Three by Four
Ekdellion String Quartet, Leipzig String Quartet, Cuarteto Latinoamericano
Friday evening at the Evergreen’s 1870s Carriage House, the Endellion String Quartet began with Bohuslav Martinu’s String Quartet No.7. Although the players maintained a good deal of unity, the performance lacked some of the inspiration and intensity brought to the other two works on the program—Béla Bartók’s String Quartet No.6 and Leos Janacek’s String Quartet No.2, “Romantic Letters.” The first four notes of Bartók’s first movement eerily mimicked the opening of Nino Rota’s celebrated theme for The Godfather, but the four-movement work soon broke into impassioned playing, particularly the stirring march of the second movement. Janacek’s “Romantic Letters” refers to the composer’s love for Kamilla Stosslova, a married woman 38 years his junior, and he turned that passion into luscious themes. The Endellion players brilliantly contrasted the grandeur of these themes with frequent, shrill tremolos. Janacek’s String Quartet No. 2 ends with a series of brilliant, inconclusive, and unresolved chords, the composer unable to satisfy his pent-up feelings for Stosslova.
The festival’s second day moved to the Peabody Institute, where the Leipzig String Quartet turned to German music, opening with Theodor Adorno’s Six Studies, which forms a fascinating tableau of emotions and images that the quartet conveyed very effectively through skillful articulation and studied dynamic. The Leipzig followed that with Igor Stravinsky’s Three Pieces for String Quartet, the pieces contrasting sharply in both character and temperament. The first was remarkably spirited, like a folk dance; the second was more theatrical, featuring abrupt, loud-soft changes in dynamics; and the third was haunting, fading away at its conclusion. The quartet displayed a remarkable ability to switch moods quickly and convincingly.
The concert continued with Hanns Eisler’s String Quartet No.1 (Op. 75). Here, Eisler doesn’t follow the usual three- or four-movement design for a quartet. Rather, he begins with an “Introduktion,” which contains textures that lend a mysterious, ethereal air to the piece. It’s followed by a Finale, and both movements use the same material developed in diverse ways, and the Leipzig String Quartet navigated this work with subtlety and nuance. The concert concluded with the mercurial, complex String Quartet No. 3, Op. 30, by Arnold Schoenberg, and its Schumann-like second movement, with its dotted rhythms, and the shrieking voice of the Intermezzo were particularly well done.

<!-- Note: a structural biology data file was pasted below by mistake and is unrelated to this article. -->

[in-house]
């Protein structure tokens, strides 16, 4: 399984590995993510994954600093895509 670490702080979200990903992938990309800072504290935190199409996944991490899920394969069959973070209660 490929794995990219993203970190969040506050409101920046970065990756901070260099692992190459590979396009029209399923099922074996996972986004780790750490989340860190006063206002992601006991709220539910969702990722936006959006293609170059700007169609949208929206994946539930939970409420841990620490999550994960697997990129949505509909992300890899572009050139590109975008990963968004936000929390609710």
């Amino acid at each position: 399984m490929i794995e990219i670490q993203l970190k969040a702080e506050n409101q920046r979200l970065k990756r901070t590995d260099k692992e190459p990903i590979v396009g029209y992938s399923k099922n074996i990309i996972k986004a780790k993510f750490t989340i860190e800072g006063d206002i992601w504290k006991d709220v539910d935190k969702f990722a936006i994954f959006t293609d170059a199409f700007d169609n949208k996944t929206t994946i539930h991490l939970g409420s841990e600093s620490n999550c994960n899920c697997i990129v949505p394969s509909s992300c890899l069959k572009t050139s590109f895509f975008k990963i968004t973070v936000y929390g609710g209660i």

ýhat evening the Cuarteto Latinoamericano turned toward Latin American and Iranian music, beginning its program with Silvestre Revueltas’ Cuarteto No. 3. Revueltas’ music has only begun to be widely appreciated in recent years, but he is regarded to have been the equal—if not superior—of his famous contemporary and compatriot, Carlos Chávez. Revueltas’ explosive and passionate nature as a composer were abundantly on display in his Cuarteto No. 3, with many abrupt juxtapositions of loud, recitative-like passages with somber, reflective ones, vacillations between serenity and turmoil.
Following the Metro Chabacano by Javier Alvarez was Iranian composer Reza Vali’s String Quartet No. 3. Vali is an avid student of Iranian folk music, a fact that was fully reflected in the second movement with its lusty, vigorous rhythms and melodies. His String Quartet No. 3 painted mental images of people dancing vigorously with gesticulating arms and undulating legs. The concert concluded with the celebrated Argentine composer Alberto Ginastera’s String Quartet No. 3, Op. 30. Ginastera is well known for his vigorous rhythms, and the Cuarteto Latinoamericano performed this rousing piece with an appropriately ebullient panache.
I, Corigliano (3/17/2010)
The BSO performs one composer's commentary/celebration of the decline and fall of the American Empire
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